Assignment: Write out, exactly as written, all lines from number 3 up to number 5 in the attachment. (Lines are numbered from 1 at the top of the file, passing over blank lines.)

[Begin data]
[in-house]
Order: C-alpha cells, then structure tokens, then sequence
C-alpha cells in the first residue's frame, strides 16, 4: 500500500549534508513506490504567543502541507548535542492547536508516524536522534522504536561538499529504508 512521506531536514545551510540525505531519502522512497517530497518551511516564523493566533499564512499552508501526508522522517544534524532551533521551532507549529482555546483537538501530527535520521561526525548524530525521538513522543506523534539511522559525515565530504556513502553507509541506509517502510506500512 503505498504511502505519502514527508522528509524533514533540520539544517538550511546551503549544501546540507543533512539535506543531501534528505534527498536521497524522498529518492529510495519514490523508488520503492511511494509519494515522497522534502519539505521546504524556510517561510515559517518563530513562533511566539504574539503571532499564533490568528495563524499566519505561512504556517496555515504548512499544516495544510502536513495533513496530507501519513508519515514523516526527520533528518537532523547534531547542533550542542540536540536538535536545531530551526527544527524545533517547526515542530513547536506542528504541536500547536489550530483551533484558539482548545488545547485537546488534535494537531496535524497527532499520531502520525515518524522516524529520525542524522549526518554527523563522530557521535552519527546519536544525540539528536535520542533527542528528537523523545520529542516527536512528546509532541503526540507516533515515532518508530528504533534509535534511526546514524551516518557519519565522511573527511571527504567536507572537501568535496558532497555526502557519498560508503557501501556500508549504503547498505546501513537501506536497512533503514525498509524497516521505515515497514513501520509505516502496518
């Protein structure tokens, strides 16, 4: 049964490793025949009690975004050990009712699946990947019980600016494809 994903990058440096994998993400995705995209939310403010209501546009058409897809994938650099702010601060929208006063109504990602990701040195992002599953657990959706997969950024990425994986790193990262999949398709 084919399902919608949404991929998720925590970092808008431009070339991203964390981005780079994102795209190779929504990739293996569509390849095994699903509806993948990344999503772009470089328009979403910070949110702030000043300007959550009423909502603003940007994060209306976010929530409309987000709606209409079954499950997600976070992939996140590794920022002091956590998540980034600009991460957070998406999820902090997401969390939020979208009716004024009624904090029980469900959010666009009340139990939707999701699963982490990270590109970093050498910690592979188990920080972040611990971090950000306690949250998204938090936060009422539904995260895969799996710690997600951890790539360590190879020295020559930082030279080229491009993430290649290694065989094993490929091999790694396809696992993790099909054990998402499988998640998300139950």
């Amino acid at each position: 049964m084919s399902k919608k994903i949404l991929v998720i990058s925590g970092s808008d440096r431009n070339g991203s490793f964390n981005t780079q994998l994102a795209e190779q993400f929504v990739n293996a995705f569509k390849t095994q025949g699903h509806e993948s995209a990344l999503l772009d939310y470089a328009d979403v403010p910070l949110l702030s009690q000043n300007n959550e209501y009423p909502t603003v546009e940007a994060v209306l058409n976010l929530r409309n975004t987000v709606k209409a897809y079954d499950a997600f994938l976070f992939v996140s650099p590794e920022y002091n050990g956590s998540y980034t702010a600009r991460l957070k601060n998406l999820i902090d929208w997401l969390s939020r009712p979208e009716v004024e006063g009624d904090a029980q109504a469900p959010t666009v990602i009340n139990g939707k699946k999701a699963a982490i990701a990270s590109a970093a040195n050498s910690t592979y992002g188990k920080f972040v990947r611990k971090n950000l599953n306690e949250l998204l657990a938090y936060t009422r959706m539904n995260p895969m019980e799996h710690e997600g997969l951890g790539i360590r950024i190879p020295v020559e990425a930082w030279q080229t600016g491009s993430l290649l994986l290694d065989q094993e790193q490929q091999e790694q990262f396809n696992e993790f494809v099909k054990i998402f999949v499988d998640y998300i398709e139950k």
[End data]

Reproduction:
C-alpha cells in the first residue's frame, strides 16, 4: 500500500549534508513506490504567543502541507548535542492547536508516524536522534522504536561538499529504508 512521506531536514545551510540525505531519502522512497517530497518551511516564523493566533499564512499552508501526508522522517544534524532551533521551532507549529482555546483537538501530527535520521561526525548524530525521538513522543506523534539511522559525515565530504556513502553507509541506509517502510506500512 503505498504511502505519502514527508522528509524533514533540520539544517538550511546551503549544501546540507543533512539535506543531501534528505534527498536521497524522498529518492529510495519514490523508488520503492511511494509519494515522497522534502519539505521546504524556510517561510515559517518563530513562533511566539504574539503571532499564533490568528495563524499566519505561512504556517496555515504548512499544516495544510502536513495533513496530507501519513508519515514523516526527520533528518537532523547534531547542533550542542540536540536538535536545531530551526527544527524545533517547526515542530513547536506542528504541536500547536489550530483551533484558539482548545488545547485537546488534535494537531496535524497527532499520531502520525515518524522516524529520525542524522549526518554527523563522530557521535552519527546519536544525540539528536535520542533527542528528537523523545520529542516527536512528546509532541503526540507516533515515532518508530528504533534509535534511526546514524551516518557519519565522511573527511571527504567536507572537501568535496558532497555526502557519498560508503557501501556500508549504503547498505546501513537501506536497512533503514525498509524497516521505515515497514513501520509505516502496518
């Protein structure tokens, strides 16, 4: 049964490793025949009690975004050990009712699946990947019980600016494809 994903990058440096994998993400995705995209939310403010209501546009058409897809994938650099702010601060929208006063109504990602990701040195992002599953657990959706997969950024990425994986790193990262999949398709 084919399902919608949404991929998720925590970092808008431009070339991203964390981005780079994102795209190779929504990739293996569509390849095994699903509806993948990344999503772009470089328009979403910070949110702030000043300007959550009423909502603003940007994060209306976010929530409309987000709606209409079954499950997600976070992939996140590794920022002091956590998540980034600009991460957070998406999820902090997401969390939020979208009716004024009624904090029980469900959010666009009340139990939707999701699963982490990270590109970093050498910690592979188990920080972040611990971090950000306690949250998204938090936060009422539904995260895969799996710690997600951890790539360590190879020295020559930082030279080229491009993430290649290694065989094993490929091999790694396809696992993790099909054990998402499988998640998300139950």
């Amino acid at each position: 049964m084919s399902k919608k994903i949404l991929v998720i990058s925590g970092s808008d440096r431009n070339g991203s490793f964390n981005t780079q994998l994102a795209e190779q993400f929504v990739n293996a995705f569509k390849t095994q025949g699903h509806e993948s995209a990344l999503l772009d939310y470089a328009d979403v403010p910070l949110l702030s009690q000043n300007n959550e209501y009423p909502t603003v546009e940007a994060v209306l058409n976010l929530r409309n975004t987000v709606k209409a897809y079954d499950a997600f994938l976070f992939v996140s650099p590794e920022y002091n050990g956590s998540y980034t702010a600009r991460l957070k601060n998406l999820i902090d929208w997401l969390s939020r009712p979208e009716v004024e006063g009624d904090a029980q109504a469900p959010t666009v990602i009340n139990g939707k699946k999701a699963a982490i990701a990270s590109a970093a040195n050498s910690t592979y992002g188990k920080f972040v990947r611990k971090n950000l599953n306690e949250l998204l657990a938090y936060t009422r959706m539904n995260p895969m019980e799996h710690e997600g997969l951890g790539i360590r950024i190879p020295v020559e990425a930082w030279q080229t600016g491009s993430l290649l994986l290694d065989q094993e790193q490929q091999e790694q990262f396809n696992e993790f494809v099909k054990i998402f999949v499988d998640y998300i398709e139950k």